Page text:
Here are some key statistics from the report:
- Obesity rates increased (42%) in adults ages twenty and above. Rates were highest among African American women (57%) and lowest in Asian men and women (approximately 17%).
- Only 26% of adults eat the recommended amount of fresh or whole fruit each day and 13% the recommended number of vegetables.
- Half the adults surveyed reported the recommended levels of physical activity each day. However, one out of three adults reported no physical activity at all during their leisure time.
- White and Asian individuals are more likely to follow a healthy diet as compared to Hispanic Latino’s and African Americans.
- Approximately 5% of US adults are classified as heavy drinkers. Alcohol consumption increased in women with higher levels of education and income, however the reverse is true for men.
Reducing the lifestyle and behavioral habits for these individuals will require consistent collaboration between the communities, government, and national, state, and local agencies to target culturally appropriate prevention events and activities to reduce the cancer burden associated with these causes.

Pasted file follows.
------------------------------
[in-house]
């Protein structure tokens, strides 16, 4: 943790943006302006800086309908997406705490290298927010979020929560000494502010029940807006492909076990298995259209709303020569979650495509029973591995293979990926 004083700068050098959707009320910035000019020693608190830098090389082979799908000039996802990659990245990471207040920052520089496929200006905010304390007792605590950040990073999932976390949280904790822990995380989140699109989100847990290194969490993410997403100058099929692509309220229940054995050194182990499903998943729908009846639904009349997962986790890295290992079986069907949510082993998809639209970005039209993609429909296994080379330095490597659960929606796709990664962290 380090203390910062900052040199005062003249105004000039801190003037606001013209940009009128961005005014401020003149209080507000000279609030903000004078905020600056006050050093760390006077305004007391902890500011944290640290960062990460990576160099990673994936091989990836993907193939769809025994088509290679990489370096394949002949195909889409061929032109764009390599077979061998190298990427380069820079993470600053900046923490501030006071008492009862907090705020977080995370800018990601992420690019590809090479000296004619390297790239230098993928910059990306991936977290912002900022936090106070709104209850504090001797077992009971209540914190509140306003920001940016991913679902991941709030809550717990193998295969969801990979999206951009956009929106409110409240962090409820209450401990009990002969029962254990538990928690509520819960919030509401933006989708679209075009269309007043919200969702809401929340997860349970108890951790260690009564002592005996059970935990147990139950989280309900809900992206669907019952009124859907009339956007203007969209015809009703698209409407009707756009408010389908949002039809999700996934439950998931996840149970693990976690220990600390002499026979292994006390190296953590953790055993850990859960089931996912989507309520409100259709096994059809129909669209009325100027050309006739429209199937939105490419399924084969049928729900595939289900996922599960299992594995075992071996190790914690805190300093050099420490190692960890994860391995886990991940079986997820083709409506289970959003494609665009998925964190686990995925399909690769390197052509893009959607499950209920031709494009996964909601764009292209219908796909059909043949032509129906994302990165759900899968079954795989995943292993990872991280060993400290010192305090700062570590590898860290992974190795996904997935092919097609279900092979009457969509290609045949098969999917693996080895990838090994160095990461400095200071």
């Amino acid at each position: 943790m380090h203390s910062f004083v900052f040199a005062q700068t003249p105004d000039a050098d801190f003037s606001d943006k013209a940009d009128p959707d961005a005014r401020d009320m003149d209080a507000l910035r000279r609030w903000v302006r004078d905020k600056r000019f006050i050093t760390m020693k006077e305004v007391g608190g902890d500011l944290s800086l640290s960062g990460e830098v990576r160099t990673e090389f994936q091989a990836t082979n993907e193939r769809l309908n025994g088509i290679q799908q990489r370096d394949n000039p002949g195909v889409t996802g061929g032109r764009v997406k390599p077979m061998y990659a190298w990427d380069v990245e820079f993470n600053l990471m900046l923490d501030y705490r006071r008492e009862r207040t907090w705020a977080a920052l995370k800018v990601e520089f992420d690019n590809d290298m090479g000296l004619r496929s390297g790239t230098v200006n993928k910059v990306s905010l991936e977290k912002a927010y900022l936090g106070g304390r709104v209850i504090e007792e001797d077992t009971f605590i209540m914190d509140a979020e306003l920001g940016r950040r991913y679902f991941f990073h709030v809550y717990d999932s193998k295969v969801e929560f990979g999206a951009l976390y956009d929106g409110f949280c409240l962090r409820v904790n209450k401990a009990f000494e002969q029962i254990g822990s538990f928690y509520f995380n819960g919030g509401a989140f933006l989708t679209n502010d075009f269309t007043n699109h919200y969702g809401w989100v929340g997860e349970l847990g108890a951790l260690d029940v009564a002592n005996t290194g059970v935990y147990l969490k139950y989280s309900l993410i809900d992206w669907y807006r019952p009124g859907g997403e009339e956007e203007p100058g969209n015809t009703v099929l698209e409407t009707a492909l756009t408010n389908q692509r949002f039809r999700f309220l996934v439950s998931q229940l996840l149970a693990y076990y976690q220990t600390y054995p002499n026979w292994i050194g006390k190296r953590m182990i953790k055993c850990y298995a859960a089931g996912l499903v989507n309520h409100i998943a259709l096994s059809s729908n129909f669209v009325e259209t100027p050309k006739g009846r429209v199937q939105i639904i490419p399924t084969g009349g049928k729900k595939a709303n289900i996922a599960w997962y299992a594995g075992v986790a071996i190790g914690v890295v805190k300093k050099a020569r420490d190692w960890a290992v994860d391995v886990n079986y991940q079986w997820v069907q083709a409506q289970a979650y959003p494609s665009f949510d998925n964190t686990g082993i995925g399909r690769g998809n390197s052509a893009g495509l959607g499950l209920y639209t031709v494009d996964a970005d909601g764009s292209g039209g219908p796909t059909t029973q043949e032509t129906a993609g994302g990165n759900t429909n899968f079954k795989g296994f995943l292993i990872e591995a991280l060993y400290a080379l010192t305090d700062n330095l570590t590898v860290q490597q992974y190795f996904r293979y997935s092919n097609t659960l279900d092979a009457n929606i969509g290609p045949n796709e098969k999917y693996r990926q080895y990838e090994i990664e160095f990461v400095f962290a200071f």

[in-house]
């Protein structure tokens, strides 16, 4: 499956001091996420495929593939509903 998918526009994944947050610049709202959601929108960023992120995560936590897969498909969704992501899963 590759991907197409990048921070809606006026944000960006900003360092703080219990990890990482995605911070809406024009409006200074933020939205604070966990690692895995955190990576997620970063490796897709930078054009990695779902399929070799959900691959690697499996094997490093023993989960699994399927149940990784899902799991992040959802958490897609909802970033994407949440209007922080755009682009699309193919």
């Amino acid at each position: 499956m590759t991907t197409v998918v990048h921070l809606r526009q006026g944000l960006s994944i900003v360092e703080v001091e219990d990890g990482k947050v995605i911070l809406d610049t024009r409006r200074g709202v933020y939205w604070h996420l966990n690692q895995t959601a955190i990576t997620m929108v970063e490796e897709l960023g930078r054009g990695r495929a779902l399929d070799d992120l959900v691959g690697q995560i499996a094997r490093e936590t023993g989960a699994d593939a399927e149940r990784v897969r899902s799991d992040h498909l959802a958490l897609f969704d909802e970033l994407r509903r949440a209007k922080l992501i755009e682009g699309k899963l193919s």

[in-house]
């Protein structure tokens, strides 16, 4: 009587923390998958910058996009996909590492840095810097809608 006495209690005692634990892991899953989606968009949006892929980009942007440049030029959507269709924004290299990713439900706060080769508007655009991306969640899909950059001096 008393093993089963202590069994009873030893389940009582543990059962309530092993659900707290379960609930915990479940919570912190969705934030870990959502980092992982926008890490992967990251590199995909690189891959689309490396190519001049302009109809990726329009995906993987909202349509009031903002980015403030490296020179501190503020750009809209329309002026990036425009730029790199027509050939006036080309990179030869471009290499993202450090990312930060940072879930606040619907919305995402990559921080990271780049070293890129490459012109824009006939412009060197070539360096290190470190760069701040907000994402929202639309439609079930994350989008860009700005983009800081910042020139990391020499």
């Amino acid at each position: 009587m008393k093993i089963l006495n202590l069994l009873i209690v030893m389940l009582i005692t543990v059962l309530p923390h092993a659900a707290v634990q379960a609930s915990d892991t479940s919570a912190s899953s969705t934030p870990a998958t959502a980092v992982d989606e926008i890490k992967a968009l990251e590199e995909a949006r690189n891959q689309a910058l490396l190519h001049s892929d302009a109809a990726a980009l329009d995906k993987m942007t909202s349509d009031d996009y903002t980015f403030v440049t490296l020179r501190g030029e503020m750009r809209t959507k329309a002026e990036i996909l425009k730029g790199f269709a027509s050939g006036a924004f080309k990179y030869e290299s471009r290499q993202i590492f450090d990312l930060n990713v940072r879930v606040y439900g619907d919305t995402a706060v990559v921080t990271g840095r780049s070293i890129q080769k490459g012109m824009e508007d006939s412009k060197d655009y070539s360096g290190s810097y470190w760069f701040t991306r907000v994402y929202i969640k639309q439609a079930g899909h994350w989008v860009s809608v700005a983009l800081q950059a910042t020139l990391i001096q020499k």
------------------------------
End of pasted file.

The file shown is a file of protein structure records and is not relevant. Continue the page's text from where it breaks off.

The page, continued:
Early detection through cancer screening is effective and reduces cancer-related deaths from breast, cervical, colorectal and lung cancers. Screening for colorectal and cervical cancer is known to prevent these cancers through early detection of pre-cancerous (non-malignant) conditions. Some key statistics are:
- Cervical cancer screening rates are the highest in the US with almost 84% of women ages 21-65 years having their recommended screening.
- About 63% of women ages 45 and above follow the breast cancer screening guidelines
- Sixty-six percent of adults aged 50 and above follow colorectal cancer screening guidelines.
- Screening rates are lowest among the uninsured, with less than 50% following the national guidelines for most types of cancer.
Human papillomavirus (HPV) vaccines currently used in the United States have the potential to prevent about 90% of the HPV-related cancers.